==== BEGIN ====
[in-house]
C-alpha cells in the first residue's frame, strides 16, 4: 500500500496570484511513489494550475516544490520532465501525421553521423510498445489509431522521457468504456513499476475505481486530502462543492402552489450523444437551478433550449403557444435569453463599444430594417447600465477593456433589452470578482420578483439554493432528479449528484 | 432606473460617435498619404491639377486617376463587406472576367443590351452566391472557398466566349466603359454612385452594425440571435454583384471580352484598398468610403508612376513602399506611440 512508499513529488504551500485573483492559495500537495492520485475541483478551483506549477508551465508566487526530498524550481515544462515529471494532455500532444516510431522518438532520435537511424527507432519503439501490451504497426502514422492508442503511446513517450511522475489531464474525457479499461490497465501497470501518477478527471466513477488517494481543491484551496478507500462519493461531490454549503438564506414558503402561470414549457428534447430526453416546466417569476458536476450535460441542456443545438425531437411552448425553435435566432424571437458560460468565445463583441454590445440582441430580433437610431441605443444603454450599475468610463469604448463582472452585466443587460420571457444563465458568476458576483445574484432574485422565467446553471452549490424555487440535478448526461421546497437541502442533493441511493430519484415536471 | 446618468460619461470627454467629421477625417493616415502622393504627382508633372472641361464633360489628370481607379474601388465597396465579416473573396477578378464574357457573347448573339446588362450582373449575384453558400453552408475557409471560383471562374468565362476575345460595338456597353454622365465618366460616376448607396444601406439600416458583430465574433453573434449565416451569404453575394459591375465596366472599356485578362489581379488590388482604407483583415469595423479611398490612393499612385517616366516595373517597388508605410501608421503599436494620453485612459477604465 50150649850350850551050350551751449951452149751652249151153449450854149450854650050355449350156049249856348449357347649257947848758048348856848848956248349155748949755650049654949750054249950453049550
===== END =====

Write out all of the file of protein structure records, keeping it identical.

[in-house]
C-alpha cells in the first residue's frame, strides 16, 4: 500500500496570484511513489494550475516544490520532465501525421553521423510498445489509431522521457468504456513499476475505481486530502462543492402552489450523444437551478433550449403557444435569453463599444430594417447600465477593456433589452470578482420578483439554493432528479449528484 | 432606473460617435498619404491639377486617376463587406472576367443590351452566391472557398466566349466603359454612385452594425440571435454583384471580352484598398468610403508612376513602399506611440 512508499513529488504551500485573483492559495500537495492520485475541483478551483506549477508551465508566487526530498524550481515544462515529471494532455500532444516510431522518438532520435537511424527507432519503439501490451504497426502514422492508442503511446513517450511522475489531464474525457479499461490497465501497470501518477478527471466513477488517494481543491484551496478507500462519493461531490454549503438564506414558503402561470414549457428534447430526453416546466417569476458536476450535460441542456443545438425531437411552448425553435435566432424571437458560460468565445463583441454590445440582441430580433437610431441605443444603454450599475468610463469604448463582472452585466443587460420571457444563465458568476458576483445574484432574485422565467446553471452549490424555487440535478448526461421546497437541502442533493441511493430519484415536471 | 446618468460619461470627454467629421477625417493616415502622393504627382508633372472641361464633360489628370481607379474601388465597396465579416473573396477578378464574357457573347448573339446588362450582373449575384453558400453552408475557409471560383471562374468565362476575345460595338456597353454622365465618366460616376448607396444601406439600416458583430465574433453573434449565416451569404453575394459591375465596366472599356485578362489581379488590388482604407483583415469595423479611398490612393499612385517616366516595373517597388508605410501608421503599436494620453485612459477604465 50150649850350850551050350551751449951452149751652249151153449450854149450854650050355449350156049249856348449357347649257947848758048348856848848956248349155748949755650049654949750054249950453049550